The text discusses and summarises the principal findings of the various articles in the report. It also develops the theme of ensuring value for government expenditures through inter alia Public Private Partnerships (PPPs) and Public Finance Initiatives (PFIs). Government expenditures on vital social services with vast positive external effects need to be stepped up, but doing this the old way would be wasteful and pointless even if they have some positive demand-side effects. Among the innumerable experimentation and experiences of non-governmental delivery of social and public services all over the country, there are many worthwhile and proven (social) inventions which need to be scaled up. PFIs, inter alia, have the potential to address the problem. Vast gains are possible not only in efficiency. In the Indian system, the gains arising out of better allocation including better and efficient supply that can be built into the frameworks for PFIs and PPPs, can be enormous. The poor have too long been used as an excuse to create rents and to result in system and organizational failure. That stands exposed since denial in the most public and basic of services is large despite the intentions to the contrary and the vast sums being lost in rents, inefficiency, and misdirection. The new paradigm of mobilizing the private sector and society, in competition and in collaboration with the state can set in motion the processes for the state itself to change and improve its efficiency. The macroeconomic environment for such change is also conducive today. In some sectors like road building and management, the change has begun as increased role of the private sector takes root. The challenges faced by the DFIs are many as the financial sector reform progresses. While some, especially those with a large exposure to the manufacturing sector, would have to become ordinary financial intermediaries, others could continue to play a developmental role that is very different from the sectoral sanction of concessional finance of the past. Upon them falls the challenge of leverage funds, credit support, residual risk taking, project structuring, and framework development for better regulation and sectoral markets, besides financial markets development.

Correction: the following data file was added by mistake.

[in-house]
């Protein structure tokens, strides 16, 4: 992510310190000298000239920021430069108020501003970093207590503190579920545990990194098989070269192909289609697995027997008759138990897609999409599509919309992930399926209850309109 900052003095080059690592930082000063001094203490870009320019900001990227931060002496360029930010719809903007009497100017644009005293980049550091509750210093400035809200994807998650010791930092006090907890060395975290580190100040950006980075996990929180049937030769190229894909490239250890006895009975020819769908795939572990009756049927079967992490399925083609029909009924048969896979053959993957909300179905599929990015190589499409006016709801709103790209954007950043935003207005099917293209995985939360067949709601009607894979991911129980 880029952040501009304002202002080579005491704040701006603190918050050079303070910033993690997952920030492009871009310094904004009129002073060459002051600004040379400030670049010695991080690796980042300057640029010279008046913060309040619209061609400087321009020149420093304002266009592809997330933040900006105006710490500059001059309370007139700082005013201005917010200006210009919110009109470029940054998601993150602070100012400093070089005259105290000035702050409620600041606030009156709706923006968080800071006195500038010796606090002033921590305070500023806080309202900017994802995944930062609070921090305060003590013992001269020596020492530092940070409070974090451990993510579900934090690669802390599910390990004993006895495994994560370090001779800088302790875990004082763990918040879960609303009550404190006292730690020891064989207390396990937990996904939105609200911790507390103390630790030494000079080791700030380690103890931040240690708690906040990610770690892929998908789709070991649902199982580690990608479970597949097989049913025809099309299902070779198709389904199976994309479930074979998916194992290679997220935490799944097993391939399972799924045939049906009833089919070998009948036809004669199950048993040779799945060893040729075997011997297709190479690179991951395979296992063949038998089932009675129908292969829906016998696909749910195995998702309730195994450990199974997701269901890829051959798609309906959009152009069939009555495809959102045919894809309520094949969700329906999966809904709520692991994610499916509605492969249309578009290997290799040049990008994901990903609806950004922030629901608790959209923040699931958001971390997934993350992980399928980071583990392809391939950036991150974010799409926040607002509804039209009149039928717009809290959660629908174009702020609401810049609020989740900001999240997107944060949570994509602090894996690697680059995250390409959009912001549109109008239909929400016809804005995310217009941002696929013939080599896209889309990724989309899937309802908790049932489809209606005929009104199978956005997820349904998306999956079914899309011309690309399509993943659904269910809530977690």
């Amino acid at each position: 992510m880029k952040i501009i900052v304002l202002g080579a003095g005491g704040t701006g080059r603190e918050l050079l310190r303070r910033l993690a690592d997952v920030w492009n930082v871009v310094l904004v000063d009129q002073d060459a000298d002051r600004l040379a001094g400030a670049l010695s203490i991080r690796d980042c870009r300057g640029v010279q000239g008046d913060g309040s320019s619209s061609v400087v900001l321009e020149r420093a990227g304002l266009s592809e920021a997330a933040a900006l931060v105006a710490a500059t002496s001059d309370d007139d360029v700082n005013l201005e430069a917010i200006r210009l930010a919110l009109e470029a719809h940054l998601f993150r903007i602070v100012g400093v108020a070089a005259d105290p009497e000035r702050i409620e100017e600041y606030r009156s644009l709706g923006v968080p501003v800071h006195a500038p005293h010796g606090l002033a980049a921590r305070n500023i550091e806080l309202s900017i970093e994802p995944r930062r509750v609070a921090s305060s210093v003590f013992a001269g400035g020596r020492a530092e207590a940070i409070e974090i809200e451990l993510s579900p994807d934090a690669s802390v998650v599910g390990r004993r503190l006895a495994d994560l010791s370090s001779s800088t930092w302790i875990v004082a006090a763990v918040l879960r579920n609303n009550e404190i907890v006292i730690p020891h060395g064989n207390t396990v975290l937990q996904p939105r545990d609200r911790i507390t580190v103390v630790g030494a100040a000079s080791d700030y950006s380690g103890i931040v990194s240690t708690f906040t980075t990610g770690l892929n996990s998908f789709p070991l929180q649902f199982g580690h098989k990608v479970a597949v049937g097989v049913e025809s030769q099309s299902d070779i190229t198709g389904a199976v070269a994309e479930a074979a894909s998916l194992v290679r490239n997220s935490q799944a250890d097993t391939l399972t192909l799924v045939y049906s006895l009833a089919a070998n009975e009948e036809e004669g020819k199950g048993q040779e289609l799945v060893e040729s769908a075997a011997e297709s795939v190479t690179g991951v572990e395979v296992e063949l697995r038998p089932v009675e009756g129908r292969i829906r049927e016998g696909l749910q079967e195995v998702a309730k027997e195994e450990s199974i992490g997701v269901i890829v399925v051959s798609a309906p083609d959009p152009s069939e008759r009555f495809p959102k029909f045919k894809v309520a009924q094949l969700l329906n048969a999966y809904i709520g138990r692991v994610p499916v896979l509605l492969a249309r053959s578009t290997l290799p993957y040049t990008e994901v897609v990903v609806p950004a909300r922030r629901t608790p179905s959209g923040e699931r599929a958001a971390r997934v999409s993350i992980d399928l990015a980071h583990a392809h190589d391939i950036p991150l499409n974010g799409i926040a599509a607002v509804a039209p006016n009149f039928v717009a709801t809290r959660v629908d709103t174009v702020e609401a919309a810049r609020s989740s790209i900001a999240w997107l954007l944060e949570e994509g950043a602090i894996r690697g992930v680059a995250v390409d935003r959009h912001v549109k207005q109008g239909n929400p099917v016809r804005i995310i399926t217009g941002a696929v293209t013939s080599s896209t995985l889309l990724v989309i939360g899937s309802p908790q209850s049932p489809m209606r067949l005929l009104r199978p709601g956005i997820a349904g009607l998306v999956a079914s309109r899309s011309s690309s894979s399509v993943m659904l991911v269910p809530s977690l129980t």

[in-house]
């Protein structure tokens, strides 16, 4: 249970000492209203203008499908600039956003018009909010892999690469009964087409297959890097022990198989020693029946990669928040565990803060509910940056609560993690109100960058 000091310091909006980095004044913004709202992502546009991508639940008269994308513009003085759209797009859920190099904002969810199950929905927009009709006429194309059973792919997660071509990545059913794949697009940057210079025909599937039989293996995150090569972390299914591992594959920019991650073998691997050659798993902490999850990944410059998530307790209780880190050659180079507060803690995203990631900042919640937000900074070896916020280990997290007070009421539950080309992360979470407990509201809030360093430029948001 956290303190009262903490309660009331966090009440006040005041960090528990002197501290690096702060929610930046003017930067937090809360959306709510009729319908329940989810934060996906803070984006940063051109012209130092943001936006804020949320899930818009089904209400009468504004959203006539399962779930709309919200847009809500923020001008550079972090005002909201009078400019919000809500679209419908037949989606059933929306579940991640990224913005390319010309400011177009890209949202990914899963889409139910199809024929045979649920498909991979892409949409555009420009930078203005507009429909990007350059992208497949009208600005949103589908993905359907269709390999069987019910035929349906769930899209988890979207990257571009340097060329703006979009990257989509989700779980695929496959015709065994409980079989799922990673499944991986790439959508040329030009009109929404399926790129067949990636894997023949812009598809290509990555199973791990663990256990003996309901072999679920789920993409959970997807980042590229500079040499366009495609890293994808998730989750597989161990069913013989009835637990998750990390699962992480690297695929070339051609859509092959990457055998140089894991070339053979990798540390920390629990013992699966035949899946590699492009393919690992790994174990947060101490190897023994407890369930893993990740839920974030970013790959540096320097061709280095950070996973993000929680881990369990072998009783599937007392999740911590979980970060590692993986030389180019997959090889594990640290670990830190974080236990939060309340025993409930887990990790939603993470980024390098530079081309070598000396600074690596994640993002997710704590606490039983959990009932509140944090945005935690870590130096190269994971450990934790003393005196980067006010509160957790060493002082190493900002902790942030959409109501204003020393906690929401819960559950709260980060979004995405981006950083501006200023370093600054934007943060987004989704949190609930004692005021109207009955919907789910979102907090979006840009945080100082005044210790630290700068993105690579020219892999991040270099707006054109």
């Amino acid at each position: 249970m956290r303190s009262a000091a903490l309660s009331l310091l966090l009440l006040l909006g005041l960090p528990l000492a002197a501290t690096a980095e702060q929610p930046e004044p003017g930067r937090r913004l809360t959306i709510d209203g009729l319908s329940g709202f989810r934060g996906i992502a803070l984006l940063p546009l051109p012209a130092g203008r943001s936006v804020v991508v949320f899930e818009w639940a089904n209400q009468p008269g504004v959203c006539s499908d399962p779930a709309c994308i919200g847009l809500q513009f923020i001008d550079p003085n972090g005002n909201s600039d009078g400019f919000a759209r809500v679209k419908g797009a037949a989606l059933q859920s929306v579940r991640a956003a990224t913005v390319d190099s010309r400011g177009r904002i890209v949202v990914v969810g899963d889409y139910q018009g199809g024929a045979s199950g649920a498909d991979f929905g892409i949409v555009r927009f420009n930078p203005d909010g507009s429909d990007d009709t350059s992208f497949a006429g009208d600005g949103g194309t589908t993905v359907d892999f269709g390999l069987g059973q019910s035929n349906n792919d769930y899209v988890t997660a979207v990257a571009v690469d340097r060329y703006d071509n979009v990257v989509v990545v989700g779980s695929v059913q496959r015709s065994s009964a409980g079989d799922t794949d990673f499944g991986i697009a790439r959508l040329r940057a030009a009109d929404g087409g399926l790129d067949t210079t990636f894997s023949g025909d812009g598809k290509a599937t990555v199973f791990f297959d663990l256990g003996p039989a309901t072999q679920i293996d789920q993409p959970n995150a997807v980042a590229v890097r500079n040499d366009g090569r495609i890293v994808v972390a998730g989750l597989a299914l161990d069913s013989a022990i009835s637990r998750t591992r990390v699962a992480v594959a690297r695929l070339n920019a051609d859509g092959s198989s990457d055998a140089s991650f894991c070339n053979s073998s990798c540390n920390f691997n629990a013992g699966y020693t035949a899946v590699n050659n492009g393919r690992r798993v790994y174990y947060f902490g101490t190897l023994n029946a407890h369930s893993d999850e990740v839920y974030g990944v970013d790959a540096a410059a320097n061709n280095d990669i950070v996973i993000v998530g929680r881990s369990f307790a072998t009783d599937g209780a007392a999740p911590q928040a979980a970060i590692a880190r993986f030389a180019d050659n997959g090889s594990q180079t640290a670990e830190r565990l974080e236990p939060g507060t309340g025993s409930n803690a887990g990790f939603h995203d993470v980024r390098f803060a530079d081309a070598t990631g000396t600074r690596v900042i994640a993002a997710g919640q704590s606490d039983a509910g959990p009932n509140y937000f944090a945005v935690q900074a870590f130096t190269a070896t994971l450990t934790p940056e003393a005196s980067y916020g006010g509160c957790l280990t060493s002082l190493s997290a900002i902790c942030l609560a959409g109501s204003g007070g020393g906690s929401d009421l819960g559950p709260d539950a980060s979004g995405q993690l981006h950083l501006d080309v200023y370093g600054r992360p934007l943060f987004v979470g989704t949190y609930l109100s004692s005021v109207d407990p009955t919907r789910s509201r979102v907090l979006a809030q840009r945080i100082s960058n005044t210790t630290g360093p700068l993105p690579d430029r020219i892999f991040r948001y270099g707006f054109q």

India Infrastructure Report 2004: Overview
Author : Sebastian Morris